I hadn't seen him coming. The man was short, stocky, roughly my father's age. Suddenly he was standing before me as I sat having a drink on a bench. He pointed at the face mask crumpled in his other fist.
"This is shit," he informed me. I blinked out of confusion.
"Corona comes from China," he clarified. "It's shit, what you brought here."
My first thought was of the image on the cover of German news magazine Der Spiegel, in late January. It was a photo of an Asian person in a red hazmat suit, captioned with an alarming yellow font "Made in China: When Globalization Becomes a Deadly Threat." The colors were a nod to the Chinese flag.
I stared at the man. He seemed like a meek, ordinary retiree. I tried to see what he saw in me—and I could, because I'd ingested those same images my whole life. Looking at my face is to look at centuries of Eastern bodies in the white imagination: the silent, "almond-eyed" masseuse; the replicated worker manufacturing replicas; the sun-dried slave born in a bamboo forest, who built your railroads but will nonetheless steal your social security. There's the buck-toothed cook, and small-footed prostitute.
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Faces like mine have freakishly adorned magazines, movies, books, and posters since Marco Polo galloped home in the 13th century. As an Asian woman who spent her life in the West, I can assure you that the pain of understanding yourself through the gaze of whites is double-edged: it kills you, then shows you how to survive.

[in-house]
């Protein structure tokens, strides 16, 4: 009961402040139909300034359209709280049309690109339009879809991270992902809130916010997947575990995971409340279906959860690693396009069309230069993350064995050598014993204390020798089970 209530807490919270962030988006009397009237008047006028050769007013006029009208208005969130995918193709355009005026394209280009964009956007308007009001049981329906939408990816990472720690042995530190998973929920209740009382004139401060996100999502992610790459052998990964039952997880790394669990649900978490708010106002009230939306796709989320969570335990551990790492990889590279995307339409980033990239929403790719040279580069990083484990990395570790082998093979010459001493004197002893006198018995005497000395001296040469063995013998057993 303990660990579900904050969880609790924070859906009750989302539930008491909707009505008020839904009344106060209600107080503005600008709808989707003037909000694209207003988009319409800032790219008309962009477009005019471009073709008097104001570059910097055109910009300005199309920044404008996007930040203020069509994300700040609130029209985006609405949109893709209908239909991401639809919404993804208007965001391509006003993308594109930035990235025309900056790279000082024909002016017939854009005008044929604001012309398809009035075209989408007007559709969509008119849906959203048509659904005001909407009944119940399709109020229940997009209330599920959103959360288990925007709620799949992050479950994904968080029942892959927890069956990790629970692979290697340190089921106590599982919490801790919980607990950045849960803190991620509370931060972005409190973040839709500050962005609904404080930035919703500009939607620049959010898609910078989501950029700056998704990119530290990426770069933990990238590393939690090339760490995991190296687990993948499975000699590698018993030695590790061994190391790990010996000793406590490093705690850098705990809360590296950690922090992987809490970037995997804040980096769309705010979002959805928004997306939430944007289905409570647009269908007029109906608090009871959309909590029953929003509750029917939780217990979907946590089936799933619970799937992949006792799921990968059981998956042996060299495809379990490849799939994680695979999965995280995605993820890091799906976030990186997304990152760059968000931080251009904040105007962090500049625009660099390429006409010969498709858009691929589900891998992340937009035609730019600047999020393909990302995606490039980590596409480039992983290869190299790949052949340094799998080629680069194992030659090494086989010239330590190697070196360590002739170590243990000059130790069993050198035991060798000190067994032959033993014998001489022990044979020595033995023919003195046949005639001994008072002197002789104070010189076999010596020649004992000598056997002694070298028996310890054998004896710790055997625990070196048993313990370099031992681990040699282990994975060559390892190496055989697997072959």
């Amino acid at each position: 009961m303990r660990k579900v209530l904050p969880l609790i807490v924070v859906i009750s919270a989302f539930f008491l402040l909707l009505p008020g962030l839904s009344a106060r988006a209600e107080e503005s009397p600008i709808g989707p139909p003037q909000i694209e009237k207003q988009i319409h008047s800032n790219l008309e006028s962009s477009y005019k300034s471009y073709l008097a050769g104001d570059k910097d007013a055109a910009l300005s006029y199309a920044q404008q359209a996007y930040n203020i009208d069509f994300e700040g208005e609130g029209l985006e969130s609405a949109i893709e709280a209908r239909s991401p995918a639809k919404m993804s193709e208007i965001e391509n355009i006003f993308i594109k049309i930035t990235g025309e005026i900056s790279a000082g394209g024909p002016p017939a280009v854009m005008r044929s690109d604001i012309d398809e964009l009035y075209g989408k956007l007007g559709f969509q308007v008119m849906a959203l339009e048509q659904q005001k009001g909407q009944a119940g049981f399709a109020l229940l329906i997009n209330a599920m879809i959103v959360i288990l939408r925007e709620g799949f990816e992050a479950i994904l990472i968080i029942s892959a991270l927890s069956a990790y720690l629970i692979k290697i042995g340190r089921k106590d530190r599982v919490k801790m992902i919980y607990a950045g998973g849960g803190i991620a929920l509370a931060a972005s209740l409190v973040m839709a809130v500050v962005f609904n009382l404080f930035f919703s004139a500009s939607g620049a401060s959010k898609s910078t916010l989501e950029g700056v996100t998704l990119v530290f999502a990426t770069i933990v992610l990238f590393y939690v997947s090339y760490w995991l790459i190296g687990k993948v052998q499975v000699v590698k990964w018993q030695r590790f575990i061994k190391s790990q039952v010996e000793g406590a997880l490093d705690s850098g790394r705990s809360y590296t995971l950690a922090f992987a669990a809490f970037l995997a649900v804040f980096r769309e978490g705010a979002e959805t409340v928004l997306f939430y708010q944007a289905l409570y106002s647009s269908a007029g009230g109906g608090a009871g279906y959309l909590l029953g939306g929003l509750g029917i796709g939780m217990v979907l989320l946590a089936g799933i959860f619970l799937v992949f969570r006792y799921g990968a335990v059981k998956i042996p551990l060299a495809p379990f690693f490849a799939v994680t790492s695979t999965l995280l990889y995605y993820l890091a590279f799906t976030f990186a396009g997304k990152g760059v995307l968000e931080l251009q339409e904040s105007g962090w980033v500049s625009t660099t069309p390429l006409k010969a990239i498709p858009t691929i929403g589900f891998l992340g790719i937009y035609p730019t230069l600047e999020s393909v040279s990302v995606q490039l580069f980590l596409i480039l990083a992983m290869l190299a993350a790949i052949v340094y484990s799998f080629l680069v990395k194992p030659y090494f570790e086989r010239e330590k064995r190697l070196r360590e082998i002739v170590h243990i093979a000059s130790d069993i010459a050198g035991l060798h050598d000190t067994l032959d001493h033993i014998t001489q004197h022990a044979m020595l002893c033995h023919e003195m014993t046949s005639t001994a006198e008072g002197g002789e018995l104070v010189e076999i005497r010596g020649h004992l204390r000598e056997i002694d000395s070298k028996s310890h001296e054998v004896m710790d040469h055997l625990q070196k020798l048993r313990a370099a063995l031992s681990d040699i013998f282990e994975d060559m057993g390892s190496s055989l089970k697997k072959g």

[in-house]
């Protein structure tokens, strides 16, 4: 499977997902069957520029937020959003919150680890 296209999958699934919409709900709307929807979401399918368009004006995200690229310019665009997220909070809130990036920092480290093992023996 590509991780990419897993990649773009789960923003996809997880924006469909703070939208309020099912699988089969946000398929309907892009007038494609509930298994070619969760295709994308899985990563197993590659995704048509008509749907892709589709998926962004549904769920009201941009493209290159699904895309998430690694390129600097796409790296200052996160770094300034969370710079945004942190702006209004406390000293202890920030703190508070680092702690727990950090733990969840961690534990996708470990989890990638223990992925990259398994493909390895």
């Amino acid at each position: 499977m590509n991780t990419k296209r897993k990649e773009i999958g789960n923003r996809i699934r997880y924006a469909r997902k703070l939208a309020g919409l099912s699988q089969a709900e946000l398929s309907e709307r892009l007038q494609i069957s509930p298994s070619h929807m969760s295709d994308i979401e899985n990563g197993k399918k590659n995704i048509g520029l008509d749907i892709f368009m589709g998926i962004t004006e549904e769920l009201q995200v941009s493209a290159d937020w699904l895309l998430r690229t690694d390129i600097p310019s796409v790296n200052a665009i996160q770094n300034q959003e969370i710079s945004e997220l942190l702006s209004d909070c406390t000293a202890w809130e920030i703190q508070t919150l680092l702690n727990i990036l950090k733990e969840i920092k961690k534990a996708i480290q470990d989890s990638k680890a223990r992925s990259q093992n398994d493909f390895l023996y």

But the title of pandemic creator was a first. Racism is dynamic; it morphs to fit political expediency. And it is exposing a harrowing crack in the European project. Amidst the global reckoning about race ignited by the death of George Floyd, I want to make one thing clear: that Western Europe touts a vile relativism when it comes to facing its own racism. It points its finger at the US as if to say, we're not as bad as that.
I'd like to remind them, in my red hazmat suit, of just one detail: that the adolescent nation internally combusting from racial pain was the brainchild of European colonialism. That is to say: it is, and always was, a project founded on the vision of white supremacy.
A matter of bad manners
Let's address the curiosity before it gets in the way: I am Chinese. I grew up in the US, studied in Europe, and have been living in Berlin for six years. It goes without saying that the racism I endure in the West is persistent, quotidian, and mind-numbingly unoriginal. But because I am not getting knifed by Nazis, most Germans diminish my experiences to a matter of bad manners by bad people.
"He's just a racist nut," a German friend said of the vitriolic pensioner (as if that were ever a source of comfort.) "Most people aren't like that."
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When she said "most people," I didn't know if she included her own sister, who imitated the Chinese language in front of me at the dinner table. (A resounding performance akin to, as the old joke goes, throwing a fork down the stairs.) Or my former water polo coach, who referred to the slits in a kickboard as my eyes. Or the French boutique owner who approached me at a bar to continue the apparently Olympic pastime of verifying "what kind of Asian" I was — just so she could win a bet with her friend.